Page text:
Why Do We Call Weights "Bells"?
The various “bells” we see at the gym today—dumbbells, barbells, kettlebells—are inspired by actual bells, and not just metaphorically. Yes, they are made of heavy metal and can be swung like a bell, but they can also be traced back to a fitness craze of the 1700s involving an artificial church bell.
Have you ever tried to ring a giant medieval church bell? They are heavy! Ringing one not only requires general upper body strength, but also coordinated control of that strength. How does one develop that strength and control? Practicing on the bells for a few hours a day? Your village may not enjoy that. That’s why the dumb bell—a contraption that mimicked the weight and motion of bell ringing but produced no sound—was invented. It looked something like this
There was apparently a more portable version of this apparatus, used for home exercise. The first citation for “dumb-bell” in the OED, from 1711, states: “I exercise myself an Hour every Morning upon a dumb Bell, that is placed in a corner of my room…My Landlady and her daughters…never come into my room to disturb me while I am ringing.” When Ben Franklin mentioned the dumb bell in 1774 as a type of “compendious exercise” which he used to keep fit, it is unclear what sort of equipment he was referring to—it may have looked more like a hand-held bell without a clapper or a modern dumbbell. In any case, by the 19th century the dumbbell as we know it, looking very little like a bell, had become the standard. The names for the barbell and kettlebell, formed on analogy, came later.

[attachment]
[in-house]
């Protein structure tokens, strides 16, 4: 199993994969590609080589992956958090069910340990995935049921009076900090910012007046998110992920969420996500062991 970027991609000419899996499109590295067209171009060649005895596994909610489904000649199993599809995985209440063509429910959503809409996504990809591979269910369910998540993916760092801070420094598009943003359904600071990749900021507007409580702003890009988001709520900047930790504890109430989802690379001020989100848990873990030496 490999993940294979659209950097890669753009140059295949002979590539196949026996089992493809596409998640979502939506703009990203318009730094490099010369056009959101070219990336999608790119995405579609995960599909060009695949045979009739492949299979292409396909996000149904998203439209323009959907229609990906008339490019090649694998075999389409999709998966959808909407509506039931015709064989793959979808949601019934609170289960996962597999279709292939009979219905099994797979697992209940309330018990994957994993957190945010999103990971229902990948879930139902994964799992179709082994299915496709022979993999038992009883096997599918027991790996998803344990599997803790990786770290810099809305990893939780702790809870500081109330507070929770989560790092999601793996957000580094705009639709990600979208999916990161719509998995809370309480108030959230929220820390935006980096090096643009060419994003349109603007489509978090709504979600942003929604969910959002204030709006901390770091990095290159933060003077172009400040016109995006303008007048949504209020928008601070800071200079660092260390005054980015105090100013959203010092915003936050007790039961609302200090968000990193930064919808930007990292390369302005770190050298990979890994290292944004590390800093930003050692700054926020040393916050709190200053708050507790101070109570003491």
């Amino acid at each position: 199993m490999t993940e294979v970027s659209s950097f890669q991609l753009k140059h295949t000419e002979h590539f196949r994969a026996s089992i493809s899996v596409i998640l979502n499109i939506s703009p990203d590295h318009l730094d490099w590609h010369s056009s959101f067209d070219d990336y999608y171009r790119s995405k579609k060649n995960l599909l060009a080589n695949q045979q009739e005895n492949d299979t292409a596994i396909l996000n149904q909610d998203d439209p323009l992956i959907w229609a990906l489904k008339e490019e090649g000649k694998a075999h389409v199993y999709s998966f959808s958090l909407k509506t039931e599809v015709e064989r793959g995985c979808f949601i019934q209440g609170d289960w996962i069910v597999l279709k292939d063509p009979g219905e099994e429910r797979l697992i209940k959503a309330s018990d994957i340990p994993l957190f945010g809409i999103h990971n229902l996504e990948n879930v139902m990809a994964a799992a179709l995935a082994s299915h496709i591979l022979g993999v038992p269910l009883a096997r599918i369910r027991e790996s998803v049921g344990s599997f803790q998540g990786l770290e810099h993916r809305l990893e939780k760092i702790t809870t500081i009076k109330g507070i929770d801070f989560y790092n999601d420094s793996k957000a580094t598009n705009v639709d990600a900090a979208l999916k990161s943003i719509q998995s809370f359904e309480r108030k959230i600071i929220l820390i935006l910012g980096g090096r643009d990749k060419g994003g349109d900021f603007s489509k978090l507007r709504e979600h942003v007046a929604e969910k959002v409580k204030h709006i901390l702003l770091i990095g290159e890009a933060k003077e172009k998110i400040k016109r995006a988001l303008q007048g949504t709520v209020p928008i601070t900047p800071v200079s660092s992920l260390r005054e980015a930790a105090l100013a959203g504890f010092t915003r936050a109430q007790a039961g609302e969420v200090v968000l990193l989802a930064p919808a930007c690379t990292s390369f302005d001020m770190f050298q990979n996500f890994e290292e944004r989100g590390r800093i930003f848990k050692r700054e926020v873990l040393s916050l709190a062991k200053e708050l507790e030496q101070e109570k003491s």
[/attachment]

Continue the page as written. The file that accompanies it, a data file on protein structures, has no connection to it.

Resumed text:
Will the bell-ringing workout come back? In the past few years, the benefits of bell ringing have gotten some fresh attention. Not only are experts recommending an exercise called the Bell Tower Crunch, but you can try a bell ringing fitness class, or even buy your own old school dumbbell for home use. Quasimodo may have had a hunchback, but you can bet he also had some killer abs, pecs, and lats.